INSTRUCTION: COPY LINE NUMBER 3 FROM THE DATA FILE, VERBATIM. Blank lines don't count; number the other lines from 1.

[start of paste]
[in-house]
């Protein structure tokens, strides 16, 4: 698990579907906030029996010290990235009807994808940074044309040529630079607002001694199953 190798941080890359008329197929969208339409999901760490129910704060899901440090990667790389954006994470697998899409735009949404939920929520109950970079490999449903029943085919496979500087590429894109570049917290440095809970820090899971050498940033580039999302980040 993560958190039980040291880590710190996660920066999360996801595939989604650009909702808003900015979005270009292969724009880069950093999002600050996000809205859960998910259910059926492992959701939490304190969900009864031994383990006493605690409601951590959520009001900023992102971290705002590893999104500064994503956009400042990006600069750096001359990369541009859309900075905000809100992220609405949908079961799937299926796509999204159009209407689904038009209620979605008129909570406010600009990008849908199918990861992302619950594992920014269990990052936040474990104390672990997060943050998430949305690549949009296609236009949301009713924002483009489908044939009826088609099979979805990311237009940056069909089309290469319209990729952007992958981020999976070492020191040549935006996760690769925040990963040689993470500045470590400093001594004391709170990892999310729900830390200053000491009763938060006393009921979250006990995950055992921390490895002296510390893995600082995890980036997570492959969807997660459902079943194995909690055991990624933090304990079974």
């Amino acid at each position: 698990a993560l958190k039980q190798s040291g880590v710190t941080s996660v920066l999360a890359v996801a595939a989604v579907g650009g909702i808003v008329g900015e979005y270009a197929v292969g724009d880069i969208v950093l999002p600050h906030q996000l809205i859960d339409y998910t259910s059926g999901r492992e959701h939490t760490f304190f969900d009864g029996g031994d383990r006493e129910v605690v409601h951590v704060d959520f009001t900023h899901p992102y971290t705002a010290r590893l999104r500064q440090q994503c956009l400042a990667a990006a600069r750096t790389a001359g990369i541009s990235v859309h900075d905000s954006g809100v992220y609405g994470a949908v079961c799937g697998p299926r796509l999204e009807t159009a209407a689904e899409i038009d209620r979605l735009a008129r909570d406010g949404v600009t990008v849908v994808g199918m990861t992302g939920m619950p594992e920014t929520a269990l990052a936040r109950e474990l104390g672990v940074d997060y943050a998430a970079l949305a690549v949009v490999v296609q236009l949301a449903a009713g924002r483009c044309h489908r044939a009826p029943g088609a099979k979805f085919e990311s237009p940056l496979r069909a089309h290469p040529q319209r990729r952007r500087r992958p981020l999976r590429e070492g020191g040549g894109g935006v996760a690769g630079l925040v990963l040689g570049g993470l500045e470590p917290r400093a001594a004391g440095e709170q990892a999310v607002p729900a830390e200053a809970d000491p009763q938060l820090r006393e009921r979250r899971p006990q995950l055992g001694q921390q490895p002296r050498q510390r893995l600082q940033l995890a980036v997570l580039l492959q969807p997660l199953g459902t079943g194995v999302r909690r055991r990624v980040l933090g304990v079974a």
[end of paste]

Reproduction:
């Amino acid at each position: 698990a993560l958190k039980q190798s040291g880590v710190t941080s996660v920066l999360a890359v996801a595939a989604v579907g650009g909702i808003v008329g900015e979005y270009a197929v292969g724009d880069i969208v950093l999002p600050h906030q996000l809205i859960d339409y998910t259910s059926g999901r492992e959701h939490t760490f304190f969900d009864g029996g031994d383990r006493e129910v605690v409601h951590v704060d959520f009001t900023h899901p992102y971290t705002a010290r590893l999104r500064q440090q994503c956009l400042a990667a990006a600069r750096t790389a001359g990369i541009s990235v859309h900075d905000s954006g809100v992220y609405g994470a949908v079961c799937g697998p299926r796509l999204e009807t159009a209407a689904e899409i038009d209620r979605l735009a008129r909570d406010g949404v600009t990008v849908v994808g199918m990861t992302g939920m619950p594992e920014t929520a269990l990052a936040r109950e474990l104390g672990v940074d997060y943050a998430a970079l949305a690549v949009v490999v296609q236009l949301a449903a009713g924002r483009c044309h489908r044939a009826p029943g088609a099979k979805f085919e990311s237009p940056l496979r069909a089309h290469p040529q319209r990729r952007r500087r992958p981020l999976r590429e070492g020191g040549g894109g935006v996760a690769g630079l925040v990963l040689g570049g993470l500045e470590p917290r400093a001594a004391g440095e709170q990892a999310v607002p729900a830390e200053a809970d000491p009763q938060l820090r006393e009921r979250r899971p006990q995950l055992g001694q921390q490895p002296r050498q510390r893995l600082q940033l995890a980036v997570l580039l492959q969807p997660l199953g459902t079943g194995v999302r909690r055991r990624v980040l933090g304990v079974a």